Mirror of Justice

A blog dedicated to the development of Catholic legal theory.
Affiliated with the Program on Church, State & Society at Notre Dame Law School.

Friday, December 11, 2020

Three cheers for an independent judiciary!

I'm feeling grateful for our independent judiciary, and I hope you are too. And no, I’m not just talking about the U.S. Supreme Court's unanimous rejection of Texas’s attempt to overturn the election results in other states.  It’s also important to note that the Court issued four unanimous rulings yesterday on a variety of thorny legal issues. Since 2000, in fact, a unanimous decision has been more likely than any other result.  The public too often has – and too often is deliberately given – the impression that the Supreme Court is simply another battlefield for our political and cultural tribalism with “conservative” justices pitted against “liberal” justices in a no-holds-barred death match.  It’s not.  Our laws are shaped by competing visions of the good, to be sure, but the rule of law matters in ways that transcend politics. The legal merits of a case are not simply a function of political preference.

Even the 5-4 decisions are about more than politics.  Back in 1989, Justice Scalia provided the fifth vote in ruling that the constitutional right to free speech includes a right to burn the American flag.  He later explained, "If it were up to me, I would put in jail every sandal-wearing, scruffy-bearded weirdo who burns the American flag. But I am not king."

We are a nation of laws, not monarchs.  In the election’s aftermath, the legal system is working as intended.  Judges are focusing on the evidence and applying laws established through legislation and centuries of precedent, regardless of their own political affiliation. 

To cite one example of many, Justice Brian Hagedorn of the Wisconsin Supreme Court was president of the conservative Federalist Society in law school and served as Republican Governor Scott Walker’s chief counsel. Last week, when his court rejected an attempt to invalidate Wisconsin’s election results, he wrote separately to warn that “judicial acquiescence to such entreaties built on so flimsy a foundation would do indelible damage to every future election."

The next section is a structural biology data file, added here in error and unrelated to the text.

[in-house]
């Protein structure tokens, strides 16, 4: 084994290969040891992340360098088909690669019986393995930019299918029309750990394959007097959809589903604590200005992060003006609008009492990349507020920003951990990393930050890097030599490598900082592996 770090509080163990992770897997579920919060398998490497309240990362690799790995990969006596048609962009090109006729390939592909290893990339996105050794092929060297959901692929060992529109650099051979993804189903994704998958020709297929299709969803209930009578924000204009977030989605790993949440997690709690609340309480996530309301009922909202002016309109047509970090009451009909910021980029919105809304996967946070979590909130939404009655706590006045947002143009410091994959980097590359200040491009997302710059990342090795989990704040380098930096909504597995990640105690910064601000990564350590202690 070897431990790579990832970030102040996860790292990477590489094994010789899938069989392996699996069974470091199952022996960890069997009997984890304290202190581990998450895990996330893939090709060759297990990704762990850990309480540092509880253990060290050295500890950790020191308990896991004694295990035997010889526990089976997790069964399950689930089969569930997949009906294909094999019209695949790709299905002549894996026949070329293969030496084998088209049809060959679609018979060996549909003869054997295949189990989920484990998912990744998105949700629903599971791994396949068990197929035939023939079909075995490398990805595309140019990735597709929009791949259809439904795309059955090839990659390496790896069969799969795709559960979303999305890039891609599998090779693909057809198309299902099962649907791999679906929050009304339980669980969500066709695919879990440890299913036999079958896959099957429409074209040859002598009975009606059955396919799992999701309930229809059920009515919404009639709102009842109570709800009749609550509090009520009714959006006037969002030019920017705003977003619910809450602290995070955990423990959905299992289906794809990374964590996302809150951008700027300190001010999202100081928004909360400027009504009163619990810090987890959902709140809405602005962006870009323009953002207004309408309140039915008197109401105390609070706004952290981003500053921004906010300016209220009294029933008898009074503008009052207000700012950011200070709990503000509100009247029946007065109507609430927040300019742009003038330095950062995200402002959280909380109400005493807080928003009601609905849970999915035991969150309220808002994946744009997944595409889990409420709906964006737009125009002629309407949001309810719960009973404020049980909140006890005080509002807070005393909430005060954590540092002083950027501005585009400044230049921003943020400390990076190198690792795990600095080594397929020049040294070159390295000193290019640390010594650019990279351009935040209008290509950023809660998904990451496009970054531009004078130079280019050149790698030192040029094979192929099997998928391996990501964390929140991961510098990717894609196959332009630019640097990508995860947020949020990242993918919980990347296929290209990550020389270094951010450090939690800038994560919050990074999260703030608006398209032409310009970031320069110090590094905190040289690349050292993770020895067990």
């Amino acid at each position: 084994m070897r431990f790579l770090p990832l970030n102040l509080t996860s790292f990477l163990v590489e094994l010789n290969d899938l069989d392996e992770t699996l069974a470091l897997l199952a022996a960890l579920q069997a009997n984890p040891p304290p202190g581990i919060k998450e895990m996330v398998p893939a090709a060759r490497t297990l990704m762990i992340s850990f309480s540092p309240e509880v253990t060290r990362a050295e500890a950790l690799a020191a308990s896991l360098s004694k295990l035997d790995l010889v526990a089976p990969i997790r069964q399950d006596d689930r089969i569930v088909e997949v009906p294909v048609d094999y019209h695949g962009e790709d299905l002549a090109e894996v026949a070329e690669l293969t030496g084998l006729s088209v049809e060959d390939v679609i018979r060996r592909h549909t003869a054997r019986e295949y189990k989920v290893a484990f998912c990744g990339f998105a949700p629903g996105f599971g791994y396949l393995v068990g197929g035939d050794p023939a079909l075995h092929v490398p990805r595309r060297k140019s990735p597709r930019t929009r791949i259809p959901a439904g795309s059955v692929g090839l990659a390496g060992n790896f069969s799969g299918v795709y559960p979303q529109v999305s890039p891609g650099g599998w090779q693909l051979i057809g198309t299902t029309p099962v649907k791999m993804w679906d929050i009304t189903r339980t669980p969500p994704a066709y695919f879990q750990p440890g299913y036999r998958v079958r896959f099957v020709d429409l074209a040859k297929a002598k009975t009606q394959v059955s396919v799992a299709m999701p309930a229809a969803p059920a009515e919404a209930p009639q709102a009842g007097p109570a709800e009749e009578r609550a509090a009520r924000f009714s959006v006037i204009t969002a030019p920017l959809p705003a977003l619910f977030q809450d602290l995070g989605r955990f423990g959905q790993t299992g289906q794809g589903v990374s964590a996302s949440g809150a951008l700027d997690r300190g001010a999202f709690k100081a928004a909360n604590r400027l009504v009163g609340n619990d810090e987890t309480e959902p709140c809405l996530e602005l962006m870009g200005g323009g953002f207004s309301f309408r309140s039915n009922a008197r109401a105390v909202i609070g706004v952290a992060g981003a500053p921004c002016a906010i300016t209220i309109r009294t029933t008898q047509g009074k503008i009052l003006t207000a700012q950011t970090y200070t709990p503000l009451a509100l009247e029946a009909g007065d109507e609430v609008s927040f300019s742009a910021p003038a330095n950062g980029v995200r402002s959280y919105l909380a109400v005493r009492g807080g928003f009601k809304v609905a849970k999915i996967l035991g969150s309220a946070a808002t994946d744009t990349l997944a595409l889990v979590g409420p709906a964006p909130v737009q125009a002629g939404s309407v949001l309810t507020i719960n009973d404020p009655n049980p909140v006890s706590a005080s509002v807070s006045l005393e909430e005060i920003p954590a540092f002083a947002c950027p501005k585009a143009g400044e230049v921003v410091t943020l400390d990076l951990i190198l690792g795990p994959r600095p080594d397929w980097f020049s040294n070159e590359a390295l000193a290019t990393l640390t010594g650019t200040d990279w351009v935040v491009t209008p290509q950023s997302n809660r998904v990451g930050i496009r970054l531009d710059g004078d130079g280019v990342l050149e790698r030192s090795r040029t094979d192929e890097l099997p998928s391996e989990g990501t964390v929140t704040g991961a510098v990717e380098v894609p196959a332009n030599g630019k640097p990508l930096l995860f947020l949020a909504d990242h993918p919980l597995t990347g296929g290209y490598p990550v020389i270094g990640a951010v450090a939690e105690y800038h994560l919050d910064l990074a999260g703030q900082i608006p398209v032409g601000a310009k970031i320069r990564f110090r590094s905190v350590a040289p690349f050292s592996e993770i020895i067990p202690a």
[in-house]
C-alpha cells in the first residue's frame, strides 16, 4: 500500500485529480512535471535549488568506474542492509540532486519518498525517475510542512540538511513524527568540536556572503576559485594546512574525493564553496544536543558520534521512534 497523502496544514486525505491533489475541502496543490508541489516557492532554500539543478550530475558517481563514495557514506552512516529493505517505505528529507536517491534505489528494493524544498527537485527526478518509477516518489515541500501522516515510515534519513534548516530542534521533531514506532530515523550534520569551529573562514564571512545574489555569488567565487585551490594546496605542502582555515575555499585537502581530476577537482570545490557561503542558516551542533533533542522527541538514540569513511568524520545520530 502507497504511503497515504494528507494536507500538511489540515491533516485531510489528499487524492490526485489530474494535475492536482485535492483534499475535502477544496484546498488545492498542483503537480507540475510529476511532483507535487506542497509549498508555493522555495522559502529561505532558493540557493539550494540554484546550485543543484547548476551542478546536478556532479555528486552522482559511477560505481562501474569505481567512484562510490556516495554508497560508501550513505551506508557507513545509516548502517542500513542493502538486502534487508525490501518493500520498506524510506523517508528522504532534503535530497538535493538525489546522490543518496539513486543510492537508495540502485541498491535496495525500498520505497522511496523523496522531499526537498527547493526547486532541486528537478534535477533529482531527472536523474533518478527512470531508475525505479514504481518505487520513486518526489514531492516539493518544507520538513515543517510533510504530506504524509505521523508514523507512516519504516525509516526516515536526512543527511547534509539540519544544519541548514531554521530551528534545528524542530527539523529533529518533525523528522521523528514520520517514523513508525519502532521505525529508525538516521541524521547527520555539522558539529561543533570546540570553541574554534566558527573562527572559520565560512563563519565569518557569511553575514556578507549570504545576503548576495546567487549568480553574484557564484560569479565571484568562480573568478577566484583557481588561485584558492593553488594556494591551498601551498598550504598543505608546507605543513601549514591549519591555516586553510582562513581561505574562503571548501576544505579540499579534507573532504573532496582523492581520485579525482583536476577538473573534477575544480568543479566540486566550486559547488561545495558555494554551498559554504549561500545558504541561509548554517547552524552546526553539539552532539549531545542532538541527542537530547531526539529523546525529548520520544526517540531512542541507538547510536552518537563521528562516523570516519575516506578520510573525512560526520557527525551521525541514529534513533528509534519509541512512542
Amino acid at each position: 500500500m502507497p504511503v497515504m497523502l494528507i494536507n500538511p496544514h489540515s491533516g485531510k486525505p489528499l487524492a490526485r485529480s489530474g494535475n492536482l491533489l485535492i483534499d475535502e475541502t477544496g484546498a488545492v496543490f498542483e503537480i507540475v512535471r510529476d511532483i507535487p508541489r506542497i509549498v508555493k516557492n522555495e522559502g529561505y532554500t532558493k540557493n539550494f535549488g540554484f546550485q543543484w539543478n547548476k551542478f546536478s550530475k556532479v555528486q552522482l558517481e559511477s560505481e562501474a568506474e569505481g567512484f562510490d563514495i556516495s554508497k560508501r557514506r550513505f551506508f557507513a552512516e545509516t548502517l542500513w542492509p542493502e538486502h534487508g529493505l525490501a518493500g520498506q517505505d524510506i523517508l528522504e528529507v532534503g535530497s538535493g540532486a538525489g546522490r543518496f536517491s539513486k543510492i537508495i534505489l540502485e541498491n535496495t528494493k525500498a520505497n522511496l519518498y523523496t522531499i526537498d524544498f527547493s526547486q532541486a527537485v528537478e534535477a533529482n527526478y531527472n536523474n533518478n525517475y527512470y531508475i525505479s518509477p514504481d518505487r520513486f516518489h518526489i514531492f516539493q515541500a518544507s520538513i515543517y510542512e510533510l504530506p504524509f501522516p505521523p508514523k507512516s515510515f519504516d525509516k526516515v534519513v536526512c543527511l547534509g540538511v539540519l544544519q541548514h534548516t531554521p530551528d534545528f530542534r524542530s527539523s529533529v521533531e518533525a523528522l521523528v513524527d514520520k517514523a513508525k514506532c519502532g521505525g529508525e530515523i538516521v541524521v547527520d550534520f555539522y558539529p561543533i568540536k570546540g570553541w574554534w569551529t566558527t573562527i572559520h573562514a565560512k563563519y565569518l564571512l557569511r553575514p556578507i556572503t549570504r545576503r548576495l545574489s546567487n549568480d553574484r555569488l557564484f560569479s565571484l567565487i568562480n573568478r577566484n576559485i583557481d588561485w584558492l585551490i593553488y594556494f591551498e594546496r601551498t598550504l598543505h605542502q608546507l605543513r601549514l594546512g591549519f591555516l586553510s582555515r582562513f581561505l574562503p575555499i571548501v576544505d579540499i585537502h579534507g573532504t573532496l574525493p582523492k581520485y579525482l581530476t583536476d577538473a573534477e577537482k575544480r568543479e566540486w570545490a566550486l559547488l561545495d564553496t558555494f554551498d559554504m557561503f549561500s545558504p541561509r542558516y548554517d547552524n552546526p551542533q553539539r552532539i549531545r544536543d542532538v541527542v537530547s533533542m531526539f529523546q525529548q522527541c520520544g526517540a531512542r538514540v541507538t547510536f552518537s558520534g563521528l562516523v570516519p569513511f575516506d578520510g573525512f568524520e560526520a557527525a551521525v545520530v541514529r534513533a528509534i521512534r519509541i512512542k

At a time when long-accepted political norms are under serious strain, our courts’ continued commitment to the rule of law is a reason for gratitude and hope.

Robert Bolt, in “A Man for All Seasons,” famously depicts an exchange between Sir Thomas More and a young idealist, William Roper, about giving the accused the benefit of the law.

William Roper: “So, now you give the Devil the benefit of law!”

Sir Thomas More: “Yes! What would you do? Cut a great road through the law to get after the Devil?”

William Roper: “Yes, I'd cut down every law in England to do that!”

Sir Thomas More: “Oh? And when the last law was down, and the Devil turned 'round on you, where would you hide, Roper, the laws all being flat? This country is planted thick with laws, from coast to coast, Man's laws, not God's! And if you cut them down, and you're just the man to do it, do you really think you could stand upright in the winds that would blow then? Yes, I'd give the Devil benefit of law, for my own safety's sake!”

In our highly polarized nation, Americans do not agree on who the Devil is.  Fortunately, we don’t have to.  An independent judiciary helps us ensure that the laws apply to devils, angels, and everyone in between.


Vischer, Rob | Permalink